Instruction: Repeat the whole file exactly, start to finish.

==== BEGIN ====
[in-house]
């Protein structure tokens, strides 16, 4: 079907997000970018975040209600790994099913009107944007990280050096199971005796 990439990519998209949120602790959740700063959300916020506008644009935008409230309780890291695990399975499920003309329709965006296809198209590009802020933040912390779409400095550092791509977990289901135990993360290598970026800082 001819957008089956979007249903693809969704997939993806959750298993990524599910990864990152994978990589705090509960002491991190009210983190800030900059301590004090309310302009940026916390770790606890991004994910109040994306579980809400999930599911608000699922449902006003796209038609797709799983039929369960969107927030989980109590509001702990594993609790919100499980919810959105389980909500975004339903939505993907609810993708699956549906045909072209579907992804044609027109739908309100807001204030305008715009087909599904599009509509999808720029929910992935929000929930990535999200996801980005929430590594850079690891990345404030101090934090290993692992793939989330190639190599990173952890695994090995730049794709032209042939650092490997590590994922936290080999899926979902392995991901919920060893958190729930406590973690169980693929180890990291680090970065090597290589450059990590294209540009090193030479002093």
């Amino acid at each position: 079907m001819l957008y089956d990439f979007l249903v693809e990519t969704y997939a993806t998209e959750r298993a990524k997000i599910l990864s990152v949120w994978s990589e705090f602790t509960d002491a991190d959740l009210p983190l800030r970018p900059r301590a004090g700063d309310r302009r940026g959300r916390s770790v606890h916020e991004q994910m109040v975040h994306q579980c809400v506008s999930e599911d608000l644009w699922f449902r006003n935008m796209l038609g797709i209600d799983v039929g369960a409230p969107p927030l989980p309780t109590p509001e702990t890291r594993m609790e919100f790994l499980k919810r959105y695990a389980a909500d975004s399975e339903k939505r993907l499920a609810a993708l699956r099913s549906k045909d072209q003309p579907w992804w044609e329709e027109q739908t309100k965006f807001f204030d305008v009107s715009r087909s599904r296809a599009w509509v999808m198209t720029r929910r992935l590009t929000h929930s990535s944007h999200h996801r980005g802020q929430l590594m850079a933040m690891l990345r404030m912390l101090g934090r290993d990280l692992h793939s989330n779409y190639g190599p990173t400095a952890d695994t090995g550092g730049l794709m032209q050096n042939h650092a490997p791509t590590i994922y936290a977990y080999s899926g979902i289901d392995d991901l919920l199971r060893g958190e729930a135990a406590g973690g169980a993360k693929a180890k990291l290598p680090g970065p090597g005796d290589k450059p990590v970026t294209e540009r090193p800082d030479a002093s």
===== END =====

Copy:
[in-house]
């Protein structure tokens, strides 16, 4: 079907997000970018975040209600790994099913009107944007990280050096199971005796 990439990519998209949120602790959740700063959300916020506008644009935008409230309780890291695990399975499920003309329709965006296809198209590009802020933040912390779409400095550092791509977990289901135990993360290598970026800082 001819957008089956979007249903693809969704997939993806959750298993990524599910990864990152994978990589705090509960002491991190009210983190800030900059301590004090309310302009940026916390770790606890991004994910109040994306579980809400999930599911608000699922449902006003796209038609797709799983039929369960969107927030989980109590509001702990594993609790919100499980919810959105389980909500975004339903939505993907609810993708699956549906045909072209579907992804044609027109739908309100807001204030305008715009087909599904599009509509999808720029929910992935929000929930990535999200996801980005929430590594850079690891990345404030101090934090290993692992793939989330190639190599990173952890695994090995730049794709032209042939650092490997590590994922936290080999899926979902392995991901919920060893958190729930406590973690169980693929180890990291680090970065090597290589450059990590294209540009090193030479002093």
């Amino acid at each position: 079907m001819l957008y089956d990439f979007l249903v693809e990519t969704y997939a993806t998209e959750r298993a990524k997000i599910l990864s990152v949120w994978s990589e705090f602790t509960d002491a991190d959740l009210p983190l800030r970018p900059r301590a004090g700063d309310r302009r940026g959300r916390s770790v606890h916020e991004q994910m109040v975040h994306q579980c809400v506008s999930e599911d608000l644009w699922f449902r006003n935008m796209l038609g797709i209600d799983v039929g369960a409230p969107p927030l989980p309780t109590p509001e702990t890291r594993m609790e919100f790994l499980k919810r959105y695990a389980a909500d975004s399975e339903k939505r993907l499920a609810a993708l699956r099913s549906k045909d072209q003309p579907w992804w044609e329709e027109q739908t309100k965006f807001f204030d305008v009107s715009r087909s599904r296809a599009w509509v999808m198209t720029r929910r992935l590009t929000h929930s990535s944007h999200h996801r980005g802020q929430l590594m850079a933040m690891l990345r404030m912390l101090g934090r290993d990280l692992h793939s989330n779409y190639g190599p990173t400095a952890d695994t090995g550092g730049l794709m032209q050096n042939h650092a490997p791509t590590i994922y936290a977990y080999s899926g979902i289901d392995d991901l919920l199971r060893g958190e729930a135990a406590g973690g169980a993360k693929a180890k990291l290598p680090g970065p090597g005796d290589k450059p990590v970026t294209e540009r090193p800082d030479a002093s």